Tina's Wish Scientific Advisory Board

Scientific Advisory Board

The Tina’s Wish Scientific Advisory Board (SAB) is a team of scientific and medical ovarian cancer experts who provide strategic and scientific guidance to the foundation.


Co-Chair, Penn Ovarian Cancer Research Center

Ronny Drapkin is the Director of the Ovarian Cancer Research Center at the University of Pennsylvania where he also serves as the Director of Gynecologic Cancer Research at The Basser Center for BRCA and the Director of the Translational Center of Excellence for Ovarian Cancer at the PennMedicine Abramson Cancer Center.

Dr. Drapkin received his undergraduate degree from Brandeis University, his PhD from the Rutgers University Graduate School of Biomedical Sciences, and his MD from the Rutgers University Robert Wood Johnson Medical School. He completed his residency in Anatomic Pathology at the Brigham and Women’s Hospital and his postdoctoral fellowship at the Dana-Farber Cancer Institute.

The Drapkin laboratory focuses on understanding the genetic, molecular, and physiological factors that drive the development of ovarian cancer. Dr. Drapkin’s work led to the appreciation that the fallopian tube is likely the site of origin for a majority of high-grade serous ovarian carcinomas. This finding was a paradigm shift in the field and motivated his lab to develop novel experimental model systems to study the fallopian tube and determine what makes it susceptible to becoming a cancer.

Dr. Drapkin is currently a Tina’s Wish Individual Investigator and Consortium Grant Recipient for 2019-2021. Read more about his work to discover genetic and protein biomarkers indicative of ovarian cancer here, and his work to develop early-detection methods here.


University of Virginia

Charles "Chip" Landen, MD is a gynecologic oncologist and an Associate Professor in the Gynecologic Oncology Division at the University of Virginia and the Associate Leader of the Women's Oncology Program at the UVA Cancer Center.

Dr. Landen received his MD from the University of North Carolina School of Medicine. He completed his residency at the Medical University of South Carolina and his fellowship in gynecologic oncology at the University of Texas MD Anderson Cancer Center.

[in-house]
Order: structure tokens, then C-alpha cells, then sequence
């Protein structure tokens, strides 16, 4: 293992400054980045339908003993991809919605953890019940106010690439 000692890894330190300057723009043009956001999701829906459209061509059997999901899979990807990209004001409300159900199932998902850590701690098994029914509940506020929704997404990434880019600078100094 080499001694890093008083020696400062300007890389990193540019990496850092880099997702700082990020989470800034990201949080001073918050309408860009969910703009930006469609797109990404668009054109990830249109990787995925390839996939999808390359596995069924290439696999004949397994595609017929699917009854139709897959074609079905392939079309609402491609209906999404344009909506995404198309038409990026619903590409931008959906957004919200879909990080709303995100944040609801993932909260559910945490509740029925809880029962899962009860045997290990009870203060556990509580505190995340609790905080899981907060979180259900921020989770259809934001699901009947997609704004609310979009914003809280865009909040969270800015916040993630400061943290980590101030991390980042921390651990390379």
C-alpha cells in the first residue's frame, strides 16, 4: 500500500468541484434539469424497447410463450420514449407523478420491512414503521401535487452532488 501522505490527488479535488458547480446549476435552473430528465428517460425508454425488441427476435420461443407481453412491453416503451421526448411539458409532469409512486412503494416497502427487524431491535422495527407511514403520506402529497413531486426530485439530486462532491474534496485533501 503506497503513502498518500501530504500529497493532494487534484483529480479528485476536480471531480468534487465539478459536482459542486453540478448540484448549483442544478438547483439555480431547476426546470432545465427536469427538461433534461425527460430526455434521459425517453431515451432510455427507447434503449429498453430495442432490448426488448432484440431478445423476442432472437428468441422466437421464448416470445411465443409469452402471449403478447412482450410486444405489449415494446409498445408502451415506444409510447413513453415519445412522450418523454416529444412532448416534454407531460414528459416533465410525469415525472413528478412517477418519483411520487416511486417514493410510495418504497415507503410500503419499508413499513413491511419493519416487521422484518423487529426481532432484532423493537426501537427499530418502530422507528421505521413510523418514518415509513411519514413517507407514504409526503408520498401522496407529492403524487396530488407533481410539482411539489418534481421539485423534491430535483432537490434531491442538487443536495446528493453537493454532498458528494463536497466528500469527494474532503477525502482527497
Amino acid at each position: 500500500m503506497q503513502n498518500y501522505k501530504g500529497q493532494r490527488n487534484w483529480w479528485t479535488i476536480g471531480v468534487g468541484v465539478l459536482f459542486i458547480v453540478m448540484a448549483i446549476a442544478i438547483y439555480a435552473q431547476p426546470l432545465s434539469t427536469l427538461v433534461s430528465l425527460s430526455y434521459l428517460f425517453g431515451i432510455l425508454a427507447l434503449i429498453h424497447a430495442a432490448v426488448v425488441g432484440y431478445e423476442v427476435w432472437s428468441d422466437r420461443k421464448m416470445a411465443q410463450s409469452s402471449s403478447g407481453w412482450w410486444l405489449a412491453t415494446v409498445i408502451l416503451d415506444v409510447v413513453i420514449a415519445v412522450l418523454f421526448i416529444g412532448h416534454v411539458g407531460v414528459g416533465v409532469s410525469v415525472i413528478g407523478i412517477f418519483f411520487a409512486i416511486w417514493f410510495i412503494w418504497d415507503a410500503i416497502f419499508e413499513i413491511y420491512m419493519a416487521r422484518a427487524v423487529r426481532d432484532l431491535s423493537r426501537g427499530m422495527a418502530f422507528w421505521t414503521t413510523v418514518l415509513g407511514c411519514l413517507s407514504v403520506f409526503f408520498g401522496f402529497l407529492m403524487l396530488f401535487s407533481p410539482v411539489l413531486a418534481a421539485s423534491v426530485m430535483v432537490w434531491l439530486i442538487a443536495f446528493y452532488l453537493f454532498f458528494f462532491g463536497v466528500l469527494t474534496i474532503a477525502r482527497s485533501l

As a Tina’s Wish 2017/18 funded researcher, Dr. Landen has shown that DNA from ovarian cancer cells within the peritoneal cavity (the area that contains the abdominal organs) can be detected in the discharge collected on a tampon specimen after being placed overnight in patients with advanced ovarian cancer. Dr. Landen’s lab is performing experiments to see if this noninvasive method can be used for detection of early-stage, or even premalignant, ovarian cancer.


Co-Chair, Dana-Farber Cancer Institute

Joyce Liu joined the staff of Dana-Farber and Brigham and Women’s Hospital in 2008, where she is a medical oncologist and clinical investigator in the Gynecologic Oncology Program. She received her MD from Harvard Medical School and completed her residency in Internal Medicine at Brigham and Women’s Hospital, and her fellowship in Hematology Oncology at the Dana-Farber Cancer Institute. Joyce's research focuses on identifying and validating potential therapeutic targets in advanced platinum-resistant ovarian cancer, in an in-vitro setting as well as in a mouse model of ovarian cancer.

Joyce was awarded The Columbia Hospital Research Foundation Annual Award for Research Excellence in Breast, Obstetrical and Gynecologic Disorders. Read more

In the 5th issue of Dana-Farber’s Inside the Institute, Joyce discusses the importance of federal funding after her successful clinical trial, which was funded by the National Cancer Institute, proved that a novel two-drug combination nearly doubled progression-free survival for many women with ovarian cancer. Read Article


deadliest gynecologic


of women are diagnosed
at an advanced stage


of women have a 5-year
survival rate after an
advanced stage diagnosis